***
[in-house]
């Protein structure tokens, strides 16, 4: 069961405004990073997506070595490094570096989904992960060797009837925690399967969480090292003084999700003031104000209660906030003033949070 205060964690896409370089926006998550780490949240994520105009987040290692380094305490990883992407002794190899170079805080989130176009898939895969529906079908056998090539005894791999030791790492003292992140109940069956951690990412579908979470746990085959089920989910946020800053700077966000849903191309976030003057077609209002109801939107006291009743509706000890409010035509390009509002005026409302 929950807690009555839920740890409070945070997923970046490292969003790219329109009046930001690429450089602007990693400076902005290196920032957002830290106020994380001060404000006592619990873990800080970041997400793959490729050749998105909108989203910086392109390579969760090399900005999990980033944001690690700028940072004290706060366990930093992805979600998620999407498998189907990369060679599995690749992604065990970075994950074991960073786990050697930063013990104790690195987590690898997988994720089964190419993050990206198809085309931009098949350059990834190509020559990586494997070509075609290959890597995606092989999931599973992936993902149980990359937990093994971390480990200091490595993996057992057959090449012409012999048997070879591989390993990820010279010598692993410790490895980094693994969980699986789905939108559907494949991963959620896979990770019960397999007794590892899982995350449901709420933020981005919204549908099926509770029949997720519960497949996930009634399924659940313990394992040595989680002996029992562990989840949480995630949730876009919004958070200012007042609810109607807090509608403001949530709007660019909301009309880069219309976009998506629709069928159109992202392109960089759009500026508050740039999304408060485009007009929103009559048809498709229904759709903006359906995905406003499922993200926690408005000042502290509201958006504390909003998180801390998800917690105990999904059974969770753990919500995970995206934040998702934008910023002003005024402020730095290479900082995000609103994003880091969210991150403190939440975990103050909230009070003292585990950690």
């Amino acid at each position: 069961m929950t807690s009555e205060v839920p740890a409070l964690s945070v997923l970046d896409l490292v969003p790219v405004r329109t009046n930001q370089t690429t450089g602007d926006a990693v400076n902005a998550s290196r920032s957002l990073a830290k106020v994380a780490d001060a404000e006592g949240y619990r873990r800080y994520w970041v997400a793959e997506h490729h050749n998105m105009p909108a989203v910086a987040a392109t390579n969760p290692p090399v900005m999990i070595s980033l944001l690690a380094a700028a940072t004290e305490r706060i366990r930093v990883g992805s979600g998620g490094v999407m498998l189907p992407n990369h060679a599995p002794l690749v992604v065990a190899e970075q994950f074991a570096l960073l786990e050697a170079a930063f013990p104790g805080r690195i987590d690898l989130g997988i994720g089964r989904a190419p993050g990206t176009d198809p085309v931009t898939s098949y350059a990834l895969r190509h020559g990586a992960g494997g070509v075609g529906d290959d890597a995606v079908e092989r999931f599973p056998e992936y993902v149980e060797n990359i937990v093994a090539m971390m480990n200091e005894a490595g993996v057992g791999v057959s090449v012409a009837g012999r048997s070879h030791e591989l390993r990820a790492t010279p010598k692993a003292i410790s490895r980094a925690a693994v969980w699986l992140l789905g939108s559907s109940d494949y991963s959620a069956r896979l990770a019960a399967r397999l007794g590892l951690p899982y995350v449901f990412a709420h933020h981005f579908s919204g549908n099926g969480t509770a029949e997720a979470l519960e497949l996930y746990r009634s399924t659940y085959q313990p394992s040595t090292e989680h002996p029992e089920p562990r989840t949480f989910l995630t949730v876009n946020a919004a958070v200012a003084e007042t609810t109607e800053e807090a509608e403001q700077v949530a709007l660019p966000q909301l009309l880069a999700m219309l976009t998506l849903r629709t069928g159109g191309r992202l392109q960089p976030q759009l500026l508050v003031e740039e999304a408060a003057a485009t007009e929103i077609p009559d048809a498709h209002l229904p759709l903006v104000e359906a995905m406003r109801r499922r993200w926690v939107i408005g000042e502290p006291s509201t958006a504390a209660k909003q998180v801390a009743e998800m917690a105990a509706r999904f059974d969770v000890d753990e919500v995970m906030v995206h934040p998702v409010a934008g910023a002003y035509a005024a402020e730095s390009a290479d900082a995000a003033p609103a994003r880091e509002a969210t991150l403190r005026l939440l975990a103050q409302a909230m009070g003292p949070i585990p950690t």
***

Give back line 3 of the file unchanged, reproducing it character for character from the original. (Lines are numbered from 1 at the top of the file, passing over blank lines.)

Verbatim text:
């Amino acid at each position: 069961m929950t807690s009555e205060v839920p740890a409070l964690s945070v997923l970046d896409l490292v969003p790219v405004r329109t009046n930001q370089t690429t450089g602007d926006a990693v400076n902005a998550s290196r920032s957002l990073a830290k106020v994380a780490d001060a404000e006592g949240y619990r873990r800080y994520w970041v997400a793959e997506h490729h050749n998105m105009p909108a989203v910086a987040a392109t390579n969760p290692p090399v900005m999990i070595s980033l944001l690690a380094a700028a940072t004290e305490r706060i366990r930093v990883g992805s979600g998620g490094v999407m498998l189907p992407n990369h060679a599995p002794l690749v992604v065990a190899e970075q994950f074991a570096l960073l786990e050697a170079a930063f013990p104790g805080r690195i987590d690898l989130g997988i994720g089964r989904a190419p993050g990206t176009d198809p085309v931009t898939s098949y350059a990834l895969r190509h020559g990586a992960g494997g070509v075609g529906d290959d890597a995606v079908e092989r999931f599973p056998e992936y993902v149980e060797n990359i937990v093994a090539m971390m480990n200091e005894a490595g993996v057992g791999v057959s090449v012409a009837g012999r048997s070879h030791e591989l390993r990820a790492t010279p010598k692993a003292i410790s490895r980094a925690a693994v969980w699986l992140l789905g939108s559907s109940d494949y991963s959620a069956r896979l990770a019960a399967r397999l007794g590892l951690p899982y995350v449901f990412a709420h933020h981005f579908s919204g549908n099926g969480t509770a029949e997720a979470l519960e497949l996930y746990r009634s399924t659940y085959q313990p394992s040595t090292e989680h002996p029992e089920p562990r989840t949480f989910l995630t949730v876009n946020a919004a958070v200012a003084e007042t609810t109607e800053e807090a509608e403001q700077v949530a709007l660019p966000q909301l009309l880069a999700m219309l976009t998506l849903r629709t069928g159109g191309r992202l392109q960089p976030q759009l500026l508050v003031e740039e999304a408060a003057a485009t007009e929103i077609p009559d048809a498709h209002l229904p759709l903006v104000e359906a995905m406003r109801r499922r993200w926690v939107i408005g000042e502290p006291s509201t958006a504390a209660k909003q998180v801390a009743e998800m917690a105990a509706r999904f059974d969770v000890d753990e919500v995970m906030v995206h934040p998702v409010a934008g910023a002003y035509a005024a402020e730095s390009a290479d900082a995000a003033p609103a994003r880091e509002a969210t991150l403190r005026l939440l975990a103050q409302a909230m009070g003292p949070i585990p950690t």